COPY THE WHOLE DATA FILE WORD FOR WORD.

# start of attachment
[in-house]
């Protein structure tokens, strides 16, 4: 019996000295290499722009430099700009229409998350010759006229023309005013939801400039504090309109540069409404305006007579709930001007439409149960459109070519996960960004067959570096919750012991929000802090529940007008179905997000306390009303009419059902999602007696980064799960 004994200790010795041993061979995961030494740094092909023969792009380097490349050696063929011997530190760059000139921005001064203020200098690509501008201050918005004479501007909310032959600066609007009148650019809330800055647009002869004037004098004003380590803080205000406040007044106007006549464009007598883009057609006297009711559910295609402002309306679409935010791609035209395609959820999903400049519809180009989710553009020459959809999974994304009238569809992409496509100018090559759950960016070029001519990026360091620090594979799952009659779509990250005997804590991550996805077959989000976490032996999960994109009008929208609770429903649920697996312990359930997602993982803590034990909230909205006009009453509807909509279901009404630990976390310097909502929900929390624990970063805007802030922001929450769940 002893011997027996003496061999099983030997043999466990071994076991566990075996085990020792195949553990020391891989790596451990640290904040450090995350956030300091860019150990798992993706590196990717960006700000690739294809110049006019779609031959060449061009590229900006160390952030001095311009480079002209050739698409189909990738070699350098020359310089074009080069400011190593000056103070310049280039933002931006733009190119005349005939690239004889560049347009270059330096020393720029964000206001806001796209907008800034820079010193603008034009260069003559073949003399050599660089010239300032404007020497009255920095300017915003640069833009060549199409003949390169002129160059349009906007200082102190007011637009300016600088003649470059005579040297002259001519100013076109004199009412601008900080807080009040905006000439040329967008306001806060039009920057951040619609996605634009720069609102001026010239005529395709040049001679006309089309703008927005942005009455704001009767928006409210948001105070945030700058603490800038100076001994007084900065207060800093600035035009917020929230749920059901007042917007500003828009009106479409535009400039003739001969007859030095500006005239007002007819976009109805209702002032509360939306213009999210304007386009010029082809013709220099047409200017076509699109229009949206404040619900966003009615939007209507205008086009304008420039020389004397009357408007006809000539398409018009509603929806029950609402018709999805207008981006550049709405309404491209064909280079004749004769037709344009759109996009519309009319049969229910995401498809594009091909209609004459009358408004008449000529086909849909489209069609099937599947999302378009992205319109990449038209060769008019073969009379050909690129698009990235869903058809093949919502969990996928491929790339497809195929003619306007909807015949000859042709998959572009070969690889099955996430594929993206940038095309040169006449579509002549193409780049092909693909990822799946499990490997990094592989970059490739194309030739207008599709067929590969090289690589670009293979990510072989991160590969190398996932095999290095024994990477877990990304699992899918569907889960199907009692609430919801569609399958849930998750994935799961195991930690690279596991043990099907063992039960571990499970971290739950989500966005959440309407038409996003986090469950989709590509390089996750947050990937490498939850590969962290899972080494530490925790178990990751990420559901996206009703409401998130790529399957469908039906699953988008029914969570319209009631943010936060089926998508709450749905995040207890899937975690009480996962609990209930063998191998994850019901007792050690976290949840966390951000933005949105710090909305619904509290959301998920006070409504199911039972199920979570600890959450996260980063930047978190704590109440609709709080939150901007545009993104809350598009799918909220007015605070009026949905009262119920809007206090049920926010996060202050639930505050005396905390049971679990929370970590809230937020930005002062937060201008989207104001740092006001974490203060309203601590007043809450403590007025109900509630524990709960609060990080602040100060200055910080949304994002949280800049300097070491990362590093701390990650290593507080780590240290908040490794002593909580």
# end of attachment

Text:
[in-house]
């Protein structure tokens, strides 16, 4: 019996000295290499722009430099700009229409998350010759006229023309005013939801400039504090309109540069409404305006007579709930001007439409149960459109070519996960960004067959570096919750012991929000802090529940007008179905997000306390009303009419059902999602007696980064799960 004994200790010795041993061979995961030494740094092909023969792009380097490349050696063929011997530190760059000139921005001064203020200098690509501008201050918005004479501007909310032959600066609007009148650019809330800055647009002869004037004098004003380590803080205000406040007044106007006549464009007598883009057609006297009711559910295609402002309306679409935010791609035209395609959820999903400049519809180009989710553009020459959809999974994304009238569809992409496509100018090559759950960016070029001519990026360091620090594979799952009659779509990250005997804590991550996805077959989000976490032996999960994109009008929208609770429903649920697996312990359930997602993982803590034990909230909205006009009453509807909509279901009404630990976390310097909502929900929390624990970063805007802030922001929450769940 002893011997027996003496061999099983030997043999466990071994076991566990075996085990020792195949553990020391891989790596451990640290904040450090995350956030300091860019150990798992993706590196990717960006700000690739294809110049006019779609031959060449061009590229900006160390952030001095311009480079002209050739698409189909990738070699350098020359310089074009080069400011190593000056103070310049280039933002931006733009190119005349005939690239004889560049347009270059330096020393720029964000206001806001796209907008800034820079010193603008034009260069003559073949003399050599660089010239300032404007020497009255920095300017915003640069833009060549199409003949390169002129160059349009906007200082102190007011637009300016600088003649470059005579040297002259001519100013076109004199009412601008900080807080009040905006000439040329967008306001806060039009920057951040619609996605634009720069609102001026010239005529395709040049001679006309089309703008927005942005009455704001009767928006409210948001105070945030700058603490800038100076001994007084900065207060800093600035035009917020929230749920059901007042917007500003828009009106479409535009400039003739001969007859030095500006005239007002007819976009109805209702002032509360939306213009999210304007386009010029082809013709220099047409200017076509699109229009949206404040619900966003009615939007209507205008086009304008420039020389004397009357408007006809000539398409018009509603929806029950609402018709999805207008981006550049709405309404491209064909280079004749004769037709344009759109996009519309009319049969229910995401498809594009091909209609004459009358408004008449000529086909849909489209069609099937599947999302378009992205319109990449038209060769008019073969009379050909690129698009990235869903058809093949919502969990996928491929790339497809195929003619306007909807015949000859042709998959572009070969690889099955996430594929993206940038095309040169006449579509002549193409780049092909693909990822799946499990490997990094592989970059490739194309030739207008599709067929590969090289690589670009293979990510072989991160590969190398996932095999290095024994990477877990990304699992899918569907889960199907009692609430919801569609399958849930998750994935799961195991930690690279596991043990099907063992039960571990499970971290739950989500966005959440309407038409996003986090469950989709590509390089996750947050990937490498939850590969962290899972080494530490925790178990990751990420559901996206009703409401998130790529399957469908039906699953988008029914969570319209009631943010936060089926998508709450749905995040207890899937975690009480996962609990209930063998191998994850019901007792050690976290949840966390951000933005949105710090909305619904509290959301998920006070409504199911039972199920979570600890959450996260980063930047978190704590109440609709709080939150901007545009993104809350598009799918909220007015605070009026949905009262119920809007206090049920926010996060202050639930505050005396905390049971679990929370970590809230937020930005002062937060201008989207104001740092006001974490203060309203601590007043809450403590007025109900509630524990709960609060990080602040100060200055910080949304994002949280800049300097070491990362590093701390990650290593507080780590240290908040490794002593909580």